• It would take a life time to cover all the museums in these countries with such long histories.  In London alone we did the Imperial War Museum, the Tower of London, Kensington Palace, Tate Modern art museum, the National Gallery, the Science Museum, the Natural History Museum, and the British Museum.  We also toured Westminster Abbey.  In Cardiff we visited the castle; in Waterford, the glass factory; in Dublin, the national gallery, and Trinity College; in Edinburgh, the national gallery and castle with its Royal Walk.  Goodness, there was much more.  My favorite:  the Tate Modern.  My favorite church:  Westminster
  • We visited Stonehenge and were impressed with efforts made there to keep tourists from over running the place.  Still, there were pretty good crowds on this early April visit.  You get the sense while visiting of something deeply spiritual and religious to the site where these giant stones were dragged and stacked and aligned with the movement of the sun and moon.  I was irritated by all the "selfie" taking folks who treated the visit lightly and as only a photo op (of themselves).
  • Unfortunately, we had time for only one play in London's West End --- "The Book of Mormon" --- which we found highly entertaining if pretty gross.  We could have gone to a different theater production every day of the week for more than a month.  Katie would have liked a play at the Globe or National Theatre if we had the time.  We did take a stop at Stratford Upon-Avon for our taste of Shakespeare's birthplace, but I found it too touristy and overrun.  I would have liked to attend a classical music concert or opera, but again, no time.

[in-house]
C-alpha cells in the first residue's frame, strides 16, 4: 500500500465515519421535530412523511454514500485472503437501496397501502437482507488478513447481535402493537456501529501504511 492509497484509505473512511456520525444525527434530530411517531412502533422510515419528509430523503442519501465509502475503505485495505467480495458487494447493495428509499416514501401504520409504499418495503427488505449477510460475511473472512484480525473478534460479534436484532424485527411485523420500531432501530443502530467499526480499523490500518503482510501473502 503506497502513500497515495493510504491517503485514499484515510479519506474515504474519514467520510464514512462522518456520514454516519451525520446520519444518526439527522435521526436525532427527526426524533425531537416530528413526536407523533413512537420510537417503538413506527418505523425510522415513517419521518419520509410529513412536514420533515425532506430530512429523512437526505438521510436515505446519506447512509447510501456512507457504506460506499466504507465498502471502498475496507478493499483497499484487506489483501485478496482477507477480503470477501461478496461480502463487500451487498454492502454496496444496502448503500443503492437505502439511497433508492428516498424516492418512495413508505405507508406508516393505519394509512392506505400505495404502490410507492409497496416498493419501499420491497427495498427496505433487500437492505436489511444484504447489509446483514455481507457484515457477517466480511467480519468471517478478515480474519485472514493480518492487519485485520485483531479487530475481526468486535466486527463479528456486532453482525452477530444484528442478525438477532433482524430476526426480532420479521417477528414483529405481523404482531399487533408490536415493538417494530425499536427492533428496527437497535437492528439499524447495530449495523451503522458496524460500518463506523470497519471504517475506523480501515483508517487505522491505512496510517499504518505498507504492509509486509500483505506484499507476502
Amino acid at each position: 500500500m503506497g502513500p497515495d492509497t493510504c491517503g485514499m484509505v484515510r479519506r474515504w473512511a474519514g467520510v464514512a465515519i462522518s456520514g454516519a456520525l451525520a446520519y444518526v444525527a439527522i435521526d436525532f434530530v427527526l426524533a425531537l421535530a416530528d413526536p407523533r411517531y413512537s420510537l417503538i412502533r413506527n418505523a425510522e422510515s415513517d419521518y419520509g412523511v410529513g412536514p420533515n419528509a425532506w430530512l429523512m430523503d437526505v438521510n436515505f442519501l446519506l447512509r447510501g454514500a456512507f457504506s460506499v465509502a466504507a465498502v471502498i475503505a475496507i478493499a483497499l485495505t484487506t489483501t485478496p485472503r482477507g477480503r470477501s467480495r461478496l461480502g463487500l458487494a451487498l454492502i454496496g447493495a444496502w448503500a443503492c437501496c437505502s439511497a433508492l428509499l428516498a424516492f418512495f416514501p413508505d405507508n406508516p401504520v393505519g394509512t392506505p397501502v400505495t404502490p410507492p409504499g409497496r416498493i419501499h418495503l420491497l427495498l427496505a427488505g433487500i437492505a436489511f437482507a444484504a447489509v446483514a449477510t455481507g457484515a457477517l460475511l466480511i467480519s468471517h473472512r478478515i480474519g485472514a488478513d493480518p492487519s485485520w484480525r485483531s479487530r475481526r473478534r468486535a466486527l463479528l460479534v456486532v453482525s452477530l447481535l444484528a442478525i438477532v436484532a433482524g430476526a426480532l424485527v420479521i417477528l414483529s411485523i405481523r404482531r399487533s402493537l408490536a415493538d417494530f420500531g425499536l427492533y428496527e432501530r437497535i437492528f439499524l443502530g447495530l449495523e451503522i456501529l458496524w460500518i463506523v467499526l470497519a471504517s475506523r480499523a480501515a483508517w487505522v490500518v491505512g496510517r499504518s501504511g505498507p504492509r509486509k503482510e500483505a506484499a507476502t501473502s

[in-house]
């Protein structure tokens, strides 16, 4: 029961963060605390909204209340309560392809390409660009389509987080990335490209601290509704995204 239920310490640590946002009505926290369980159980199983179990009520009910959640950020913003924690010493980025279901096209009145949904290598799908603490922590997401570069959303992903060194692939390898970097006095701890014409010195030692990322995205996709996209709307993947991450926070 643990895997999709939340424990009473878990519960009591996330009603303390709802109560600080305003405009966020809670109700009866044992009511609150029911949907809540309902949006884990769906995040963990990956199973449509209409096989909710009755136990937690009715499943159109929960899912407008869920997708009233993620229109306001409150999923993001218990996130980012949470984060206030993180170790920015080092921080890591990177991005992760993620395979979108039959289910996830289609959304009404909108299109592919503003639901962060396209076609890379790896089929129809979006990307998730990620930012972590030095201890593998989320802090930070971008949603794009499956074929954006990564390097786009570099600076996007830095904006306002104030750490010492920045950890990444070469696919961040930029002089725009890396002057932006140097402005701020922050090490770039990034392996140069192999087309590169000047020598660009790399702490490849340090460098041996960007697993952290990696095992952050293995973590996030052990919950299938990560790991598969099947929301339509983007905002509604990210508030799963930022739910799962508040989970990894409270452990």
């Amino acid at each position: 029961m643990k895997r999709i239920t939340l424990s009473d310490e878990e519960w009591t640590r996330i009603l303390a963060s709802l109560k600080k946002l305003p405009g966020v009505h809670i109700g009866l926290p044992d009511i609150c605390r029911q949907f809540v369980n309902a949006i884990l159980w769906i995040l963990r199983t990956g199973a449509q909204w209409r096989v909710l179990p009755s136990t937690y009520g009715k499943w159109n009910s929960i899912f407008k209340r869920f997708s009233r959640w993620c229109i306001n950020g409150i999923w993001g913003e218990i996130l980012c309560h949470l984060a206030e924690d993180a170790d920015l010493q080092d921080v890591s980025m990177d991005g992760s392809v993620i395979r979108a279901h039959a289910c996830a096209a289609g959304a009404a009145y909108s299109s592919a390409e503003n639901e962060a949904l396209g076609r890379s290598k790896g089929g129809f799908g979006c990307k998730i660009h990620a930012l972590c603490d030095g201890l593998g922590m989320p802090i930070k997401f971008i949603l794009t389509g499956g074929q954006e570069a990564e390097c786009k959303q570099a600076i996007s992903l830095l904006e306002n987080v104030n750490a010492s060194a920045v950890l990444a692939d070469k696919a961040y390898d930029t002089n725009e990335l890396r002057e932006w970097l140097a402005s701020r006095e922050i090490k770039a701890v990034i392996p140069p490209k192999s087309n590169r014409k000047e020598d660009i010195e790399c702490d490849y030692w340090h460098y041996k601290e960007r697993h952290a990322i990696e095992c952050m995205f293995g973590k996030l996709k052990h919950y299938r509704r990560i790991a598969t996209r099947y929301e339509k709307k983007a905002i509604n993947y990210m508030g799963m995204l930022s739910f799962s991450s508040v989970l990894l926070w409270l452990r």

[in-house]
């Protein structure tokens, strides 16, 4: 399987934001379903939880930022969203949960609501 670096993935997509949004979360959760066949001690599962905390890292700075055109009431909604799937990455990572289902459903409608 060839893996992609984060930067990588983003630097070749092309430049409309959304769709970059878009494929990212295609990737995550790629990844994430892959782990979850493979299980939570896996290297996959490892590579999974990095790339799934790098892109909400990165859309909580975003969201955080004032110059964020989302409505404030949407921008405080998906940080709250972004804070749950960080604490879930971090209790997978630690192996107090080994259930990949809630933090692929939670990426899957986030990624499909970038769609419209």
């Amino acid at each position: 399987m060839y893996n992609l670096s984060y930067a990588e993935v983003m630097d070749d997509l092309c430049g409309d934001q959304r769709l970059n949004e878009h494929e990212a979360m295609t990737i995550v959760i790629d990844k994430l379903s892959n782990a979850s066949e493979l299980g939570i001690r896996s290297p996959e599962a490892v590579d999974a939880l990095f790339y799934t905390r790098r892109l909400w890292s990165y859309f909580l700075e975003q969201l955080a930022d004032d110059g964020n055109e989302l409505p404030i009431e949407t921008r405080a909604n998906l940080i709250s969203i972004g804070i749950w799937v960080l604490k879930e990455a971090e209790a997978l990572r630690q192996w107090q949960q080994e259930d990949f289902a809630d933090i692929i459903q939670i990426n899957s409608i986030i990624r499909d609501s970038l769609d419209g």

• All the countries and cities have pub cultures, but none so robust as in Ireland, where Guinness is everywhere, and where the brewery is the biggest employer and omnipresent philanthropist.
  • The scenery outside of London and the major cities is bucolic and green beyond green.  While Montana has cattle, the British Isles have sheep.  Much of the scenery reminded me of the Midwest, except for Scotland, where the landscape pitches, rolls and rises to mountains.
  • Food?  London has every kind of food imagineable, and we sampled Tunisian, Thai, Lebanese, Italian and good old-fashioned English pub food, where I had my favorite meal on the trip --- a vegetarian lentil-based pie.  In the country-side, I found the food unimpressive.
  • Lodging.  We stayed in old, historic hotels in Waterford, Ireland, Edinburgh, Our place in London was a chopped up Georgian building apartment where it was tough to turn around for lack of space. It's location was ideal, though, close to all of the Victoria Station transportation options.
Would I go back?  Probably not.  I prefer the more exotic eastern European destinations, but Edinburgh and London were worth the whole trip.
Was the trip a success?  Absolutely.